This best evidence acquired by Lucas and others to date that injecting the gene for a pigment that detects light into the eyes of blind mice can help them see again.

The gene therapy used by Lucas and others is meant to treat those types of blindness that are caused by damaged or missing photoreceptor, which are the cells in the neural retina that detect light. There are two types of photoreceptors in the retina: rods and cones. Rods and cones contain a pigment known as an “opsin,” which allows them to respond to light. Opsin genes encode proteins that contain a vitamin A-based cofactor that helps it respond to light. The amino acid sequence of each opsin gene allows it to specifically respond to a range of frequencies of light. Different types of cones express specific opsins that allow them to specialize in the colors they can detect. Mutations in the opsin genes can cause blindness, and Lucas and his colleagues are interested in replacing the defective opsin genes in the retinas of laboratory mice. The majority of gene therapy experiments to treat blindness to date have concentrated on replacing faulty genes in rarer, specific forms of inherited blindness, such as Leber congenital amaurosis.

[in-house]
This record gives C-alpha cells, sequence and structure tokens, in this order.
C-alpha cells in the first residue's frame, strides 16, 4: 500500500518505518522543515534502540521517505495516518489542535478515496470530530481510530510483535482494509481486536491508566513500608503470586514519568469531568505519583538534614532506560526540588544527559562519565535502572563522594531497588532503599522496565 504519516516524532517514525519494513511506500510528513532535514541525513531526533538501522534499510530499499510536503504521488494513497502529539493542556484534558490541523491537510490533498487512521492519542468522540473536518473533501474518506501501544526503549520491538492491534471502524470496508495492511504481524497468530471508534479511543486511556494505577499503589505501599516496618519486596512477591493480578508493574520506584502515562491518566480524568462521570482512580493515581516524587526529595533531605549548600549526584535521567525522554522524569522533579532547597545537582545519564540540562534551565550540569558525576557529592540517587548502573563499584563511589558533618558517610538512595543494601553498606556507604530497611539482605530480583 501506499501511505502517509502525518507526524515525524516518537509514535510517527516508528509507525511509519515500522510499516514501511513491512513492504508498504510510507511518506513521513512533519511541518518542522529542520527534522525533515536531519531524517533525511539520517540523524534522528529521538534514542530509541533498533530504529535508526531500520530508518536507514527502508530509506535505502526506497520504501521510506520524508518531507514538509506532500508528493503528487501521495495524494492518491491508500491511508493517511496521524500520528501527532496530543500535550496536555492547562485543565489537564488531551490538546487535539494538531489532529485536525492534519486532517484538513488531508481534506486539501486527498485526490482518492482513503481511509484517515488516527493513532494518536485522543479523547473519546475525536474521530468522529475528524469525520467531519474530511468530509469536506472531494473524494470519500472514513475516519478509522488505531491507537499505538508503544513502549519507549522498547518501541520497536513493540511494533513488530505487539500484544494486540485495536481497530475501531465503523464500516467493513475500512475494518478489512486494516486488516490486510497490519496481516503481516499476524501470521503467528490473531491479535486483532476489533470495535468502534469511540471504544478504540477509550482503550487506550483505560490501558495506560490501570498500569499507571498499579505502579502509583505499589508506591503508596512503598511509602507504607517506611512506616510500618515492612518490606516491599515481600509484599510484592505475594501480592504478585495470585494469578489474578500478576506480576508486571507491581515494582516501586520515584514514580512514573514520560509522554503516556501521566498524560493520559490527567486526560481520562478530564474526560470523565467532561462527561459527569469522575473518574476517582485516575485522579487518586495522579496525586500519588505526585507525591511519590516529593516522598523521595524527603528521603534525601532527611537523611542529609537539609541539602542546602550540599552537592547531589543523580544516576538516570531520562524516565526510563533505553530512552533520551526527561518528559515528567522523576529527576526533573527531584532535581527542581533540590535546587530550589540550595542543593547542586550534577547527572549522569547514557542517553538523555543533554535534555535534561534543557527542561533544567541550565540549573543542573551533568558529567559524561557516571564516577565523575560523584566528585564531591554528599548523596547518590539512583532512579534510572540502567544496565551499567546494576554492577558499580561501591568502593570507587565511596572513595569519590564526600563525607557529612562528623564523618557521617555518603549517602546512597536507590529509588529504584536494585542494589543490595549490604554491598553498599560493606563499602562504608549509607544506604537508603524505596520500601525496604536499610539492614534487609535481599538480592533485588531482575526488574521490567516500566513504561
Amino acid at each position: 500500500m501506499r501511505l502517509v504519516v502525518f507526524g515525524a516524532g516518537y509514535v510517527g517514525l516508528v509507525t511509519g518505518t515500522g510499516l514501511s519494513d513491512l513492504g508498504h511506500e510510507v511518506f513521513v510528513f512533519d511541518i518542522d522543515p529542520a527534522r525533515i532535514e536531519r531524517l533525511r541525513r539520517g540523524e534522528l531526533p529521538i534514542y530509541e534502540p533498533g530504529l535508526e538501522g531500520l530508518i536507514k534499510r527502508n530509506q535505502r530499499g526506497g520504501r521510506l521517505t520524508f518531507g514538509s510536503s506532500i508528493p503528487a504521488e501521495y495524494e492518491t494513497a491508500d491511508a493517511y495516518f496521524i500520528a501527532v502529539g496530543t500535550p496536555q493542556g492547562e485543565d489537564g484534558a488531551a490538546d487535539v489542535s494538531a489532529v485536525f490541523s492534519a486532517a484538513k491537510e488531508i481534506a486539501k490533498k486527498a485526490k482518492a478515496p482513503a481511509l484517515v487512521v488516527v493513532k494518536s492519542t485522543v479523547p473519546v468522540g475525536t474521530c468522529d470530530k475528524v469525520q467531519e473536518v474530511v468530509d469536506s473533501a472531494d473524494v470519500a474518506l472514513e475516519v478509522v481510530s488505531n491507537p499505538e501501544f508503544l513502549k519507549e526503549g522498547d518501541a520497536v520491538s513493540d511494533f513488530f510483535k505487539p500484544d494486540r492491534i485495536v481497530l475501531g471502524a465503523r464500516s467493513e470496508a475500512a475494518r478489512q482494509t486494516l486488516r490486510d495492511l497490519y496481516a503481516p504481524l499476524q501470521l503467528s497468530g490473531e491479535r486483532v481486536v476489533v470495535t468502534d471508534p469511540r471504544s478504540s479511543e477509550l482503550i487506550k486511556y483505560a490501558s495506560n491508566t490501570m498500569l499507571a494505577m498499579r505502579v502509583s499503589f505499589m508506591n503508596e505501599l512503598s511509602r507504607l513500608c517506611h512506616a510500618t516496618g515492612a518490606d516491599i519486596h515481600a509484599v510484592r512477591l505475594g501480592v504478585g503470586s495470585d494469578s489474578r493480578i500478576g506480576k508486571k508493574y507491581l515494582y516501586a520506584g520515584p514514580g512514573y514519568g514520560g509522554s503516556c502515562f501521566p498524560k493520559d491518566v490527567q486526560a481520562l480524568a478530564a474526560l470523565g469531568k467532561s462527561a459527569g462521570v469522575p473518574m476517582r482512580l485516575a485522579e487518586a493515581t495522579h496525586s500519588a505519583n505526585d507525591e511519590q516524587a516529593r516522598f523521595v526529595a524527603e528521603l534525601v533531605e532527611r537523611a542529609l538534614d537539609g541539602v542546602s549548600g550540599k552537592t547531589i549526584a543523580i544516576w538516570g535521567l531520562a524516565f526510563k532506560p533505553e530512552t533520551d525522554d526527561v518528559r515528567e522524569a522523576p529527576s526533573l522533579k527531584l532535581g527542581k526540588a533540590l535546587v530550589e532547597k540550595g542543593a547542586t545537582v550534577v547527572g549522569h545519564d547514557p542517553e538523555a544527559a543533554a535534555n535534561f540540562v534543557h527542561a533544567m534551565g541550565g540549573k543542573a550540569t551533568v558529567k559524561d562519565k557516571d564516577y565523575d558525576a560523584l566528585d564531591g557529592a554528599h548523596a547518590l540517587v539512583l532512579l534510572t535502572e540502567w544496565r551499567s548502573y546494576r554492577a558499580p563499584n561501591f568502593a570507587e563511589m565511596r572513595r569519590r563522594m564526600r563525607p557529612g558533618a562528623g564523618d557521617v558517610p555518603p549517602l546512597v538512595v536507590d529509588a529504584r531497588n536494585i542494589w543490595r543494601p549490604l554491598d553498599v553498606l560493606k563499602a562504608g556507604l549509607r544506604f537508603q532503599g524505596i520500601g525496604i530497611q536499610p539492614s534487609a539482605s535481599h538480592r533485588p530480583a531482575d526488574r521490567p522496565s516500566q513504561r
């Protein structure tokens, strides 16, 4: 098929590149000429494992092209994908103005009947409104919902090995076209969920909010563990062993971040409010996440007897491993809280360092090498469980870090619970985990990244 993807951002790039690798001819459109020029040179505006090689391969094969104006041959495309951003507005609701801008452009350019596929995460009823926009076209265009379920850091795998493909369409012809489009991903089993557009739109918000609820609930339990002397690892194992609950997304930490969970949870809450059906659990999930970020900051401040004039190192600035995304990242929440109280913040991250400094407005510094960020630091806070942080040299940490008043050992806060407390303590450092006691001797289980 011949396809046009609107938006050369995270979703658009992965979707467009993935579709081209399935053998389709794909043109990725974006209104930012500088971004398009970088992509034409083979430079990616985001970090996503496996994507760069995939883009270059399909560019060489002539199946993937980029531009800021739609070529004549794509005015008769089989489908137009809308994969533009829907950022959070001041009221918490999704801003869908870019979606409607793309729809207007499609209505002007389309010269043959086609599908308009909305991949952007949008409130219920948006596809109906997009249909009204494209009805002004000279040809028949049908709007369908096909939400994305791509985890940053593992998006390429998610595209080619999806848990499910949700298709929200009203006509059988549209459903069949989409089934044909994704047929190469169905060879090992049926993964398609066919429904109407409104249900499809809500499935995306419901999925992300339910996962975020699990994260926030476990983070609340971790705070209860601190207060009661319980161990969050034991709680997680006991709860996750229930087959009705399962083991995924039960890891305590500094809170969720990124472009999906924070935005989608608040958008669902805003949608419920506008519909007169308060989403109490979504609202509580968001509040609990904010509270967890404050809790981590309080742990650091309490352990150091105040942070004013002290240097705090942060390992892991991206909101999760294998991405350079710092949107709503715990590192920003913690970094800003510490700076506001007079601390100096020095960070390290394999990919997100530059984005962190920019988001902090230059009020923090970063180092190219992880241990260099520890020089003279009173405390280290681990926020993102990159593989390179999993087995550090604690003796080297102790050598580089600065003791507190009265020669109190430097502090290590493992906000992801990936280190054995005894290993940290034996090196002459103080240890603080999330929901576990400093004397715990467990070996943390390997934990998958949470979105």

Structures of opsins and of the chromophore retinal. (a) A model of the secondary structure of bovine rhodopsin. Amino-acid residues that are highly conserved in the whole opsin family are shown with a gray background. The retinal-binding site (K296) and the counterion position (E113) are marked with bold circles, as is E181, the counterion in opsins other than the vertebrate visual and non-visual ones. C110 and C187 form a disulfide bond. (b) The chemical structures of the 11-cis and all-trans forms of retinal. (c) The crystal structure of bovine rhodopsin (Protein DataBank ID: 1U19 [PDB:1U19]). The chromophore 11-cis-retinal, K296 and E113 are shown in stick representation in the ringed area. (d) The structure of the Schiff base linkage formed by retinal within the bovine opsin, together with the counterion that stabilizes it.